Andrew Buay, VP Group Corporate Social Responsibility and Talent Coach at Singtel commented that, “The plans by SGX regarding sustainability reporting is a step in the right direction. It is important to recognise that most US and European companies have evolved through this reporting process over many years to where they are today.”

Melissa Brown also cautioned those expecting big changes that “stock exchanges must be careful about finding the right time to make the transition from voluntary reporting to “comply or explain”.  If the market operator or the regulators move too far ahead of market capacity, there is always a risk that listed companies explaining with a low level of information could become the market norm. Many stock exchanges choose to establish a gradual but transparent process of raising the bar on disclosure with a mandatory baseline of continuous disclosure of any material, price sensitive environment & social disclosure.

The final phase of the SGX consultation involves seeking views from all stakeholders, including the investing public, on the Listing Rules and reviewed Guide. SGX has yet to announce the consultation period.

What happens after “comply or explain” is implemented?

Producing a sustainability report is not “just another annual affair”. It is a process and an opportunity for companies to evaluate how their business model and operating practices are adapting or mitigating environmental and social issues or risks that could impact future business performance.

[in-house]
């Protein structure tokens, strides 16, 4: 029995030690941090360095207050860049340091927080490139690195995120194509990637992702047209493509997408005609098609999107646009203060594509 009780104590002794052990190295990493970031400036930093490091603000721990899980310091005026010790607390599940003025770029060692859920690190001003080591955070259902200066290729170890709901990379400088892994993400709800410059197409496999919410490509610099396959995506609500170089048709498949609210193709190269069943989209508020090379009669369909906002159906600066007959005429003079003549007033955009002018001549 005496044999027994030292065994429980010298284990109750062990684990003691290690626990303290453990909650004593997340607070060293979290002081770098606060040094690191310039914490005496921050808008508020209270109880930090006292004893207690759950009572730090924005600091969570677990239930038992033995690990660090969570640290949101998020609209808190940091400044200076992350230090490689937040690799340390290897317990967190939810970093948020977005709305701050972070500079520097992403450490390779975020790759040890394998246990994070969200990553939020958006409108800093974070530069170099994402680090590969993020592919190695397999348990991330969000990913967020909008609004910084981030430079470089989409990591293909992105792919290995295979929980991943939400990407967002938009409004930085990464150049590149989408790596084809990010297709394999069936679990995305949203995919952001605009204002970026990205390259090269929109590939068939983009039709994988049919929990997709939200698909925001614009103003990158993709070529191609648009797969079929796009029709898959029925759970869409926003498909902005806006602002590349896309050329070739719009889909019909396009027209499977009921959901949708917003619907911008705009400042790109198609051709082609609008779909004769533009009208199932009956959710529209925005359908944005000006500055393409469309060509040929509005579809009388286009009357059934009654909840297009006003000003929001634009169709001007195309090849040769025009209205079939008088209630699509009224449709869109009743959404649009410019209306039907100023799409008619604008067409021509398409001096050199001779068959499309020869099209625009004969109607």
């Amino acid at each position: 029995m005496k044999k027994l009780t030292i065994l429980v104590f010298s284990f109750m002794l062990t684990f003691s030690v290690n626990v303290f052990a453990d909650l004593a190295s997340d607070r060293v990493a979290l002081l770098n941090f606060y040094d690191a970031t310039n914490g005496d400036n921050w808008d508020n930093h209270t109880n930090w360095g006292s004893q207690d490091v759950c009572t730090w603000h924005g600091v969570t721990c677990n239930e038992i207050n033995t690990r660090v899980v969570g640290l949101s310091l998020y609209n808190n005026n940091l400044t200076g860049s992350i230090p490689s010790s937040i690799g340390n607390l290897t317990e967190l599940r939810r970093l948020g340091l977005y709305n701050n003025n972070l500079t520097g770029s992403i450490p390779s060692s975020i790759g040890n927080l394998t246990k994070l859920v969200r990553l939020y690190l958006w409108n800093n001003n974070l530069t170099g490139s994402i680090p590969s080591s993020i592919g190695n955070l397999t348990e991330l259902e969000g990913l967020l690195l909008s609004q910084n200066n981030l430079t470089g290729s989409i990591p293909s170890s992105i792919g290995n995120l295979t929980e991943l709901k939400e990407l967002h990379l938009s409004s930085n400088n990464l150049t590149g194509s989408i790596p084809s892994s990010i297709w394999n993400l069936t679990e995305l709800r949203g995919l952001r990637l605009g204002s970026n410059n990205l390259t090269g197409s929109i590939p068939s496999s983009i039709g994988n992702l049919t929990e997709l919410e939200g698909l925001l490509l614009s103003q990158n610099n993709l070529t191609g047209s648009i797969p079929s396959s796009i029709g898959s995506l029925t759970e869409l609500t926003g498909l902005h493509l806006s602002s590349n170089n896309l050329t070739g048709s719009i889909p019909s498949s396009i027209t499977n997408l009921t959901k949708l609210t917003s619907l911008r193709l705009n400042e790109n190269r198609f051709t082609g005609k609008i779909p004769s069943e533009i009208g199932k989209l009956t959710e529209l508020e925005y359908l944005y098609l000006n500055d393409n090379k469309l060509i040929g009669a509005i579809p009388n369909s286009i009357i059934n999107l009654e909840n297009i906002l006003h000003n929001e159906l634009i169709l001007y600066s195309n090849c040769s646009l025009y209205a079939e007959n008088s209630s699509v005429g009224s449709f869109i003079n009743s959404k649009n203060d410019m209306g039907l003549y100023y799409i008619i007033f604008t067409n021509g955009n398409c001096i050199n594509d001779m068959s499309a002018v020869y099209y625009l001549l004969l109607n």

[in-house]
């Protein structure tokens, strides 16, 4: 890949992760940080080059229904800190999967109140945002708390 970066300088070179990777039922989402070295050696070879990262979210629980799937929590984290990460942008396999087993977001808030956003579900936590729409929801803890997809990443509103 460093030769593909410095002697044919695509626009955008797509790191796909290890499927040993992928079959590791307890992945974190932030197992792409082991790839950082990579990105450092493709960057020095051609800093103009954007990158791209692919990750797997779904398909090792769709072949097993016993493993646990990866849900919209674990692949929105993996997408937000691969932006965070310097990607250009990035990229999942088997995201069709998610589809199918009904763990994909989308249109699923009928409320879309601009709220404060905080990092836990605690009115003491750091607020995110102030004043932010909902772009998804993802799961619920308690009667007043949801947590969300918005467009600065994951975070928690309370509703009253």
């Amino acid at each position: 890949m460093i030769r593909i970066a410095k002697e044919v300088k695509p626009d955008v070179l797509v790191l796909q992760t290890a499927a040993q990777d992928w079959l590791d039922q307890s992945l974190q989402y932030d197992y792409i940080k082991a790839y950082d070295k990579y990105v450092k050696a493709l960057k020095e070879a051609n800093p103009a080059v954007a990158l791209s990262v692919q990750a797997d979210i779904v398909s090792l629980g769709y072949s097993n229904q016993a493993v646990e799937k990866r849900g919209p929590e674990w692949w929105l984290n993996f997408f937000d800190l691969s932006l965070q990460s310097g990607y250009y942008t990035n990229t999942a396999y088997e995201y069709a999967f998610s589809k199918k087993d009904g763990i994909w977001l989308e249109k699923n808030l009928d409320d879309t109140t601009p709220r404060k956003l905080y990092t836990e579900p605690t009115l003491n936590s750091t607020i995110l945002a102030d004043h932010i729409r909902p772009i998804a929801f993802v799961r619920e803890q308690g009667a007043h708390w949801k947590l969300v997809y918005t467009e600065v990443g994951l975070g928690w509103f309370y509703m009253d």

Singtel was the first telecommunications company in Singapore to publish a sustainability report, having started reporting in 2010. The Singtel report undergoes third party assurance although this is not currently mandated.

Andrew Buay described to us how Singtel  “have found sustainability reporting beneficial as the rigour and approach that underpins the reporting process has enabled Singtel to establish a holistic view of their business performance, risks, opportunities and stakeholders interests relating to the long term sustainability of their business. Singtel’s stakeholders and investors are no longer just interested in financial performance.”

A sustainability report written in accordance with internationally recognised standards focuses on reporting ESG issues that matter the most to the business and its stakeholders.

What is clear is that the vast majority of companies listed in Singapore will have to disclose more ESG information than they currently are.  Planning for 2017 should start now.  Assessing current performance, building sustainability strategies and the process of building sustainability capacity in house takes time.

Producing the first sustainability report may seem like a large mountain to overcome. Andrew advises that “it is also important to recognise that the reporting standards globally are still evolving. So for other SGX-listed companies new to sustainability reporting, it could be a journey over a few years.”

At CSR Asia, we have partnered with many companies in Asia embarking on their sustainability journey and guided them through the process of producing a sustainability report. Connect with us to start your sustainability journey.